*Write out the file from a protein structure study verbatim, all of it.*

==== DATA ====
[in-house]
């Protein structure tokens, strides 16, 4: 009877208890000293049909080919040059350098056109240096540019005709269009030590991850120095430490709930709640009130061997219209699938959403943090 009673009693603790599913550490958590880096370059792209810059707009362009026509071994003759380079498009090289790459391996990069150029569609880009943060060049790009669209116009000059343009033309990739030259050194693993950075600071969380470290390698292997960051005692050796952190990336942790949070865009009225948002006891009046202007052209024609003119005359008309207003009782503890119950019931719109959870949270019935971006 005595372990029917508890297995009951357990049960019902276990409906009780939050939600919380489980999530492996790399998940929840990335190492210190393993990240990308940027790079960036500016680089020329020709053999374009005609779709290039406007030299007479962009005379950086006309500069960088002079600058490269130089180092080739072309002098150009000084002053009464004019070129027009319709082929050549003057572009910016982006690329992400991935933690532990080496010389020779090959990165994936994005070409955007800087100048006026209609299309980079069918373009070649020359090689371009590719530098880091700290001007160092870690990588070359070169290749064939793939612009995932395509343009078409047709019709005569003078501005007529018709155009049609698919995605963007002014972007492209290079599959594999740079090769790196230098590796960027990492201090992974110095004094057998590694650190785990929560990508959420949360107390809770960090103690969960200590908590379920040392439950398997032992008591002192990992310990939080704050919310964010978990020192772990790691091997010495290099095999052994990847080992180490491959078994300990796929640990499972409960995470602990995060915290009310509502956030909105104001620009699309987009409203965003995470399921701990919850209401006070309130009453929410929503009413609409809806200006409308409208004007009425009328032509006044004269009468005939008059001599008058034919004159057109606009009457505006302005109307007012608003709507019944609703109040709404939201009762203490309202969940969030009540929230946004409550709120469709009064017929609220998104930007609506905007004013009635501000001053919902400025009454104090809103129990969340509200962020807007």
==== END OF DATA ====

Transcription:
[in-house]
């Protein structure tokens, strides 16, 4: 009877208890000293049909080919040059350098056109240096540019005709269009030590991850120095430490709930709640009130061997219209699938959403943090 009673009693603790599913550490958590880096370059792209810059707009362009026509071994003759380079498009090289790459391996990069150029569609880009943060060049790009669209116009000059343009033309990739030259050194693993950075600071969380470290390698292997960051005692050796952190990336942790949070865009009225948002006891009046202007052209024609003119005359008309207003009782503890119950019931719109959870949270019935971006 005595372990029917508890297995009951357990049960019902276990409906009780939050939600919380489980999530492996790399998940929840990335190492210190393993990240990308940027790079960036500016680089020329020709053999374009005609779709290039406007030299007479962009005379950086006309500069960088002079600058490269130089180092080739072309002098150009000084002053009464004019070129027009319709082929050549003057572009910016982006690329992400991935933690532990080496010389020779090959990165994936994005070409955007800087100048006026209609299309980079069918373009070649020359090689371009590719530098880091700290001007160092870690990588070359070169290749064939793939612009995932395509343009078409047709019709005569003078501005007529018709155009049609698919995605963007002014972007492209290079599959594999740079090769790196230098590796960027990492201090992974110095004094057998590694650190785990929560990508959420949360107390809770960090103690969960200590908590379920040392439950398997032992008591002192990992310990939080704050919310964010978990020192772990790691091997010495290099095999052994990847080992180490491959078994300990796929640990499972409960995470602990995060915290009310509502956030909105104001620009699309987009409203965003995470399921701990919850209401006070309130009453929410929503009413609409809806200006409308409208004007009425009328032509006044004269009468005939008059001599008058034919004159057109606009009457505006302005109307007012608003709507019944609703109040709404939201009762203490309202969940969030009540929230946004409550709120469709009064017929609220998104930007609506905007004013009635501000001053919902400025009454104090809103129990969340509200962020807007």